AC power station aids tanker maneuvers in Haltenbanken

Oil offload operations should begin shortly on Heidrun. Heidrun's three shuttle tankers have been specially designed to cope with the field's production requirements. Due to the low rate of oil output, the offloading vessels need to be able to maneuver into position close to the TLP and remain there for long periods in the choppy waters of the Haltenbanken.

ABB package ensures stable offloading of crude,
even in five-meter significant waves

Heidrun's three shuttle tankers have been specially designed to cope with the field's production requirements. Due to the low rate of oil output, the offloading vessels need to be able to maneuver into position close to the TLP and remain there for long periods in the choppy waters of the Haltenbanken.

Another requirement was the ability to discharge cargo quickly at the onshore terminal using electrically-driven pumps. The consequent need for adequate and flexible electrical power supply led to the choice of a diesel electric AC power station concept powering DP thrusters, as well as cargo pumps, and providing main propulsion via a cycloconverter drive. ABB Industri in Norway and Finland has provided much of this equipment.

Knutsen, which commissioned two of the field's newbuild tankers, had previously stuck with slow-speed diesel engines and controllable pitch propellers. But it recognized that using four medium-speed diesel engines would suit Heidrun's power requirements better, and that the finite control characteristics of the ABB AC cycloconverter drive would eliminate the need for a controllable pitch propeller in the main drive train, as well as improving dynamic performance.

Model tests at MARIN in The Netherlands established the optimum propeller and thruster configuration for DP-aided station keeping in significant waves up to 5 metres. The solution was five 1,700kW thrusters located at the bow and stern, operating with an 8m dia. fixed pitch propeller driving across a Becker high lift rudder.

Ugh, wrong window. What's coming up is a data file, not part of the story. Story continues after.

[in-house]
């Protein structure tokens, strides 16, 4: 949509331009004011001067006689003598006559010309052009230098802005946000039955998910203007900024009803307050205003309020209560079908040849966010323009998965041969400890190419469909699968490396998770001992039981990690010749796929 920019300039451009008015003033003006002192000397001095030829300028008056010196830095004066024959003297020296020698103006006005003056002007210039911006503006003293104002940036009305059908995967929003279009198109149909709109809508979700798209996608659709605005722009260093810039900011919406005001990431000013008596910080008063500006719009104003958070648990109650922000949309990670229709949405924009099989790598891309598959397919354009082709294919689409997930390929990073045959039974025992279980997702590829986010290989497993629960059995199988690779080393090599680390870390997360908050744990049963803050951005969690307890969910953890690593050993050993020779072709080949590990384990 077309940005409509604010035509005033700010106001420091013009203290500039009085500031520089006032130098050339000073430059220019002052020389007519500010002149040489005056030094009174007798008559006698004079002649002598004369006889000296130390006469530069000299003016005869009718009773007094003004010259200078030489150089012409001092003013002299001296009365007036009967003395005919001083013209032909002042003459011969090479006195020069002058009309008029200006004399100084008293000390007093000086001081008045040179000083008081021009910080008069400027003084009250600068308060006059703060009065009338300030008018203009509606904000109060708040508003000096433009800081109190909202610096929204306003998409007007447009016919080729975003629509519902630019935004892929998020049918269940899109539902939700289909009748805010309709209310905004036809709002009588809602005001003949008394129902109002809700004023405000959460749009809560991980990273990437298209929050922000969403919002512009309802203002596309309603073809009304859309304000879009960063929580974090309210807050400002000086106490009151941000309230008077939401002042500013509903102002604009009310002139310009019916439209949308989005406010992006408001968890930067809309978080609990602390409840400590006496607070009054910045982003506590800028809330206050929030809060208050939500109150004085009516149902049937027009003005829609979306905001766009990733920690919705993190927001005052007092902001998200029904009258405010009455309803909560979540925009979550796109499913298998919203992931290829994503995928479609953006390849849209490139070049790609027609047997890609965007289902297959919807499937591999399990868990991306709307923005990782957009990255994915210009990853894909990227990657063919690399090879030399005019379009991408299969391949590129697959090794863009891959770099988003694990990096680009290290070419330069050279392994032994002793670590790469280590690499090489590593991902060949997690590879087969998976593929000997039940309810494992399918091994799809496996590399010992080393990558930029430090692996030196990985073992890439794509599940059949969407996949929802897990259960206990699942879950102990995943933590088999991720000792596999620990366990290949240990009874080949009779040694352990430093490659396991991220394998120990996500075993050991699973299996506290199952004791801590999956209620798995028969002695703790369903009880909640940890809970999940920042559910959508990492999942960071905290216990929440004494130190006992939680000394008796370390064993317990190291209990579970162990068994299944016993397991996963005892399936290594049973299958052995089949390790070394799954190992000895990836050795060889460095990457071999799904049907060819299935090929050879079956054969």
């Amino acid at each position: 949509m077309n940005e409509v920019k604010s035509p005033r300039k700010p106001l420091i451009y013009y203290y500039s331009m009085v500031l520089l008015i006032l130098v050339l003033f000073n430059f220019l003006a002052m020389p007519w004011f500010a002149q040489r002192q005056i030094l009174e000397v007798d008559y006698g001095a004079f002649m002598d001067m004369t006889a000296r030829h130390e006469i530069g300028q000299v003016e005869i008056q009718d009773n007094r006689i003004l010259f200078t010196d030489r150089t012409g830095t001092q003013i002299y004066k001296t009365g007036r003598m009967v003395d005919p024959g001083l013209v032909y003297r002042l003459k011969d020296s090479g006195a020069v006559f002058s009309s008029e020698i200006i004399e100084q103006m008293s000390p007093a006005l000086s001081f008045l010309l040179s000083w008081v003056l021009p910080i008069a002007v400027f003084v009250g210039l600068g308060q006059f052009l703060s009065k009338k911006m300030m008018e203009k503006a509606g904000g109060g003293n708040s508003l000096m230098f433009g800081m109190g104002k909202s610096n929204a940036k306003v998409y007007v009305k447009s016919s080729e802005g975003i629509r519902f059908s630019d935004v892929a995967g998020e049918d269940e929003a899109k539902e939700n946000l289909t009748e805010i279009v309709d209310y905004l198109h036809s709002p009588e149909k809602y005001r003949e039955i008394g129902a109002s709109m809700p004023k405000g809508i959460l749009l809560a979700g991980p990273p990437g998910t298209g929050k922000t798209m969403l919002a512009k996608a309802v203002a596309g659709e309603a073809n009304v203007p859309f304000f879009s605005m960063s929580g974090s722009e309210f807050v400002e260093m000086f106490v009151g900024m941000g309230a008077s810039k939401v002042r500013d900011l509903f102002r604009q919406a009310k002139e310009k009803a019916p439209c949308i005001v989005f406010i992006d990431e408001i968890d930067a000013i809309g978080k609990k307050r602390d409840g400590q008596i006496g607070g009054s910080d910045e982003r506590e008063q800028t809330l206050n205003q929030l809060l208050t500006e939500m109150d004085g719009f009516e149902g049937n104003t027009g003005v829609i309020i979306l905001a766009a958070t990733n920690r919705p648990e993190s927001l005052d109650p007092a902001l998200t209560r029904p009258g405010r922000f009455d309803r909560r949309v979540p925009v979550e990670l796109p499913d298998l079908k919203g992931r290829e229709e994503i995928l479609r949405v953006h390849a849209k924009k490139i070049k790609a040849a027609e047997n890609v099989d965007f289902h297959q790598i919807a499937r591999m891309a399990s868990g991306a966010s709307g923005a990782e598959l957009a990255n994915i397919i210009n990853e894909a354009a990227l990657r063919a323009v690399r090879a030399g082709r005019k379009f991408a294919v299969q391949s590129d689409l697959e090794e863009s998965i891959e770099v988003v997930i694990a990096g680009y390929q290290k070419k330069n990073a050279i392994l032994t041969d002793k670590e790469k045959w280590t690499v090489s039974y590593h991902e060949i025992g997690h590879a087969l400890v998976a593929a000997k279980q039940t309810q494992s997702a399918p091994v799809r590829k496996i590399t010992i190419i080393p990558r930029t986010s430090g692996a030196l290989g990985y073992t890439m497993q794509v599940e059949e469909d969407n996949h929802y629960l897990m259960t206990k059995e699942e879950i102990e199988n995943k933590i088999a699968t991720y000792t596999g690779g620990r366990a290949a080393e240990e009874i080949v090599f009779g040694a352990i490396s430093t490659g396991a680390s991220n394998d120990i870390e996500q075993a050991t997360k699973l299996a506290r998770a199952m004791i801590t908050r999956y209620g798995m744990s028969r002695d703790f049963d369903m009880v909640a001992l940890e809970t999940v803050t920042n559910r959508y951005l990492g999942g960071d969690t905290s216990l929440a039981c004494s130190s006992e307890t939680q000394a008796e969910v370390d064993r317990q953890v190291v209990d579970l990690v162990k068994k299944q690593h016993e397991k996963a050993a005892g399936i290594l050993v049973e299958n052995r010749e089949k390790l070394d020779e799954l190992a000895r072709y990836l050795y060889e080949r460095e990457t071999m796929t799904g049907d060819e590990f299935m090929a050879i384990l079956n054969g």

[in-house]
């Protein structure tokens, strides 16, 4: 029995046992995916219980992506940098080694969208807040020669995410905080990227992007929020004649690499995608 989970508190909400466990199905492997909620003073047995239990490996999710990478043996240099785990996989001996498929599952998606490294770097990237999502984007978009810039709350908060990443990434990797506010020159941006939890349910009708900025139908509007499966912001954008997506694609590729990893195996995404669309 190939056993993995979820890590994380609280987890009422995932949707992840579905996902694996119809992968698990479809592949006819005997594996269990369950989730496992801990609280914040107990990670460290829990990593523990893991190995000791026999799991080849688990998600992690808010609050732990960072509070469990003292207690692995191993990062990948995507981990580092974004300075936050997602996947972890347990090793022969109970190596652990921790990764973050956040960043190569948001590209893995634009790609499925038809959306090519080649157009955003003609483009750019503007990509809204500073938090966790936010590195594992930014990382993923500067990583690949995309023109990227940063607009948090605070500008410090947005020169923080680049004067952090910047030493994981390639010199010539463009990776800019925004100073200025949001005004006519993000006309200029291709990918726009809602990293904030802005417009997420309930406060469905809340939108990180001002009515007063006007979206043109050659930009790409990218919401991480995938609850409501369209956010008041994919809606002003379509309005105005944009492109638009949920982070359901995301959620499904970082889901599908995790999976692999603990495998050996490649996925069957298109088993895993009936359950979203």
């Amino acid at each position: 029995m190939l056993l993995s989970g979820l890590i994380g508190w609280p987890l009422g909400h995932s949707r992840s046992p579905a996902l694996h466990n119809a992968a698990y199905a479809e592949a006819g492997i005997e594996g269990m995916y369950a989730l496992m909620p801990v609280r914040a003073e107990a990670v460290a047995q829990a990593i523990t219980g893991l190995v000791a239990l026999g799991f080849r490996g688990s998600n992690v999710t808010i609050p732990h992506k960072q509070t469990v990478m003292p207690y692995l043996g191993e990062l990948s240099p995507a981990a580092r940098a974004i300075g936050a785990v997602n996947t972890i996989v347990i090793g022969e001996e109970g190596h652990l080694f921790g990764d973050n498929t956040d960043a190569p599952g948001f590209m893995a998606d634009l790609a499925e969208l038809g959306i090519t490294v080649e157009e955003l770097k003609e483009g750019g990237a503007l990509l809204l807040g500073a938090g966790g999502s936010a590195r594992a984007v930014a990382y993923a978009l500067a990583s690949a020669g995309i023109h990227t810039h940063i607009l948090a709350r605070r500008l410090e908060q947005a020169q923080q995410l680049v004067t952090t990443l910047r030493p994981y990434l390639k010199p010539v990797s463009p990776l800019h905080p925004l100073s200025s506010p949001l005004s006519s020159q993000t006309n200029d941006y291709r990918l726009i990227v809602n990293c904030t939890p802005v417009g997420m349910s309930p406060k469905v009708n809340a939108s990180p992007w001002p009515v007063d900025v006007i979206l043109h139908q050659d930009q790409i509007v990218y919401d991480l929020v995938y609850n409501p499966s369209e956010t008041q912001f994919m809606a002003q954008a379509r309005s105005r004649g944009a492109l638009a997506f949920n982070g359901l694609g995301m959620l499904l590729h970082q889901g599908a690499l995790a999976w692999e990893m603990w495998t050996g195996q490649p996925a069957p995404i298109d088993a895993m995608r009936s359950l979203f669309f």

The thrusters also had to cope with submerged turret loading in 6m waves and 20m/s winds. An output ratio of 0.15kN/kW was selected to give maximum thrust of 1,275kN. Adding in the main propeller needs pushed the total power requirement to 22,000kW.

Taking into account redundancy requirements, this has been achieved using four medium-speed 6.6MW Sulzer diesel engines, each of which drives an ABB generator rated at 6.275MW and outputting 6.6kV and 60Hz using a flexible coupling. This power is accessed by the main ABB propulsion electric motor (19MW at 98rpm) and the five thrusters.

Hull considerations

The two new Knutsen tankers, built by Astilleros Espanoles, are a modified version of an earlier hull form developed by the Spanish shipyard. Changes for Heidrun included lengthening the parallel midbody, adding a third bow thruster and a second stern thruster.

Initial trials at MARIN suggested that the three bow thruster tunnels were hampering efforts to increase power needed to meet the contact transit speed. This led to tests of two different bow line configurations, and an improved variation.

It was assumed for these trials that maximum power available from the ABB drive motor was 17.1MW at 90rpm, but discussions between Knutsen and ABB suggested the increase to 19MW at 98rpm was feasible. The decision was based on the motor's over-speed margin of 11% being able to run up to 103rpm.

Redundancy is also provided by the motor's double armature arrangement: two independent motor windings mounted in tandem on the same common shaft. If one fails, the other can supply 9.5MW and low enough rpm (76) to meet propulsion needs.

Another plus of the power station concept is the redundancy in power supply provided by the four generators, ensuring safe operation of the vessel should any major component fail. Also for any single operation such as traveling, DP or unloading, only the necessary number of generators will be assigned, which should cut fuel consumption and operating costs.

Most of the time, the vessels are expected to operate in DP mode for loading purposes. Even then, power requirements will be affected by prevailing weather. During unloading, the same power supply will be used to drive the four cargo pumps: this means exhaust emissions are likely to be reduced.

ABB has also supplied the propulsion motors and generators for the other Heidrun tanker, built by Samsung in Korea. Now the company is winning work packages also for floating production systems.

Statoil's Norne Field oil production and storage vessel will feature five ABB SAMI Megastar PWM thruster drives each rated at 2.8MW. And for Smedvig's speculative newbuild the SPU 380, under construction at FELS in Singapore, ABB is delivering all the electrical, communication and positioning systems.

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